Exiled, ill at ease, hunted, exposed to danger. Yet he could sing. And some of the sweetest Psalms came out of the bitterest afflictions. God’s singers are like nightingales that reserve their sweetest music for the night. Whenever you and I come to be in the wilderness may we refresh ourselves with such a Psalm as this.

1. Oh God, you are my God;

Everything else has gone, but you are my God. There are gods of the heathen, but you, the true and real Jehovah, are my God. Oh, what a blessed thing it is to take a firm grip of God in this way, “Oh God, you are my God.”

1. I will seek you early:

“Oh,” one says, “why did he seek God if God was his?” Would you have him seek another man’s God, then? No; it is because he is ours that we seek him and desire his company. If you know God to be your God you will not be satisfied unless you are living near him. “I will seek you early.” I will not wait. I cannot wait. I cannot tarry. I must not tarry. I will seek you early.

1. My soul thirsts for you, my flesh longs for you in a dry and thirsty land, where no water is;

Thirst is one of the strongest longings of our nature. Hunger you can appease for a while, but thirst is awful. There is no appeasing that. When once a man is thirsty, he must have water or die. “My soul thirsts for you. My flesh longs for you in a dry and thirsty land where no water is.” No means of grace; nothing to help me; no believers all around me; left alone thirsting for my God. And yet it is so precious a thing, so sure a sign of grace to thirst for God anywhere that one may be thankful even to be in a dry and thirsty land if one possesses a true thirst for God.

2. To see your power and your glory, just as I have seen you in the sanctuary.

He had seen God in his holy place, and he longs to see him again. Those who never knew God do not want to know him. But those who have known him desire to know him more and more. If you do not long for the bread of heaven it is because you never tasted it. He who has once tasted it will sigh and hunger until he is satisfied with it.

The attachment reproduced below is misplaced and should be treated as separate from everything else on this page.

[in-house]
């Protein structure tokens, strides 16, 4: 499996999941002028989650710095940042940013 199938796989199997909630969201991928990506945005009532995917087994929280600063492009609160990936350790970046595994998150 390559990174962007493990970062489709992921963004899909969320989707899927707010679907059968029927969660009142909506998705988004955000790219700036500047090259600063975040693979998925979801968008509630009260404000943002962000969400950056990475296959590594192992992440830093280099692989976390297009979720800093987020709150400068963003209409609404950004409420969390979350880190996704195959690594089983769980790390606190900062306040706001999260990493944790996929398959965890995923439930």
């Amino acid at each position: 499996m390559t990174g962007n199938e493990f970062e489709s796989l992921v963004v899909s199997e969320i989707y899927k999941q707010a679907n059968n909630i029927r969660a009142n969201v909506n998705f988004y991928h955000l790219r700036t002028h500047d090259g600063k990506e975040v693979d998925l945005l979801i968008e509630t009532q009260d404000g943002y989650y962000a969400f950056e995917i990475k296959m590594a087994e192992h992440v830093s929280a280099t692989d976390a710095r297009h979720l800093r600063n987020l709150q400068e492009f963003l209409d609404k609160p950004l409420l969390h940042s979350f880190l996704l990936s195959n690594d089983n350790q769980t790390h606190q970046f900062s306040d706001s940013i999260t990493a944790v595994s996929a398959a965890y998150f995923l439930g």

3. Because your lovingkindness is better than life, my lips shall praise you.

“Better than life”; and surely life is better than anything else. “Skin for skin; yes, all that a man has he will give for his life.” Life is better than food. Life is better than riches; and if the lovingkindness of God is better than life then we have a very high price set on it, but not too high a price. Oh, that you and I may know how sweet, how precious, is the lovingkindness of God; and then we shall say that it is better than life. And because it is so my lips shall praise you. Not only my heart, but I will do it openly. I used to speak vanity when I served vanity. Shall I not now speak out for God when I have come to serve him? My lips shall praise you.

4. So I will bless you while I live: I will lift up my hands in your name.

I will confess you. I will rejoice in you. I will work for you. I will encourage myself in you. I will lift up my hands in your name. Are any of you cast down? Do your hands hang down? Then lift them up in God’s name. Nothing else can make you strong. The name of the Lord shall be your strength.

5, 6. My soul shall be satisfied as with marrow and fatness; and my mouth shall praise you with joyful lips: when I remember you on my bed, and meditate on you in the night-watches.

God’s people know what perfect satisfaction means. When God reveals his love to them and Christ draws near in the fulness of his grace, then they would not change places with the kings of the earth. Not all the richest dainties that were ever served up at royal banquets are equal to the love of God. My soul, not my body but my innermost self, my very life, shall be satisfied even as with marrow and with fatness. The oriental’s idea of luxury is to eat fat. How they will eat what we could not endure; but we, dear friends, understand the metaphor and appreciate what is meant by David. God will satisfy us with the best of the best, with marrow and fatness. He will make that satisfaction double as with marrow and fatness; and we shall be so satisfied that we shall have nothing left to do but to praise. “My mouth shall praise.” Says our poet, — 

 

   All that remains for me,

   Is but to love and sing,

   And wait until the angels come

   To bear me to their King.

 

He who wrote that verse knew what was meant by this, “My soul shall be satisfied as with marrow and fatness, and my mouth shall praise you with joyful lips.”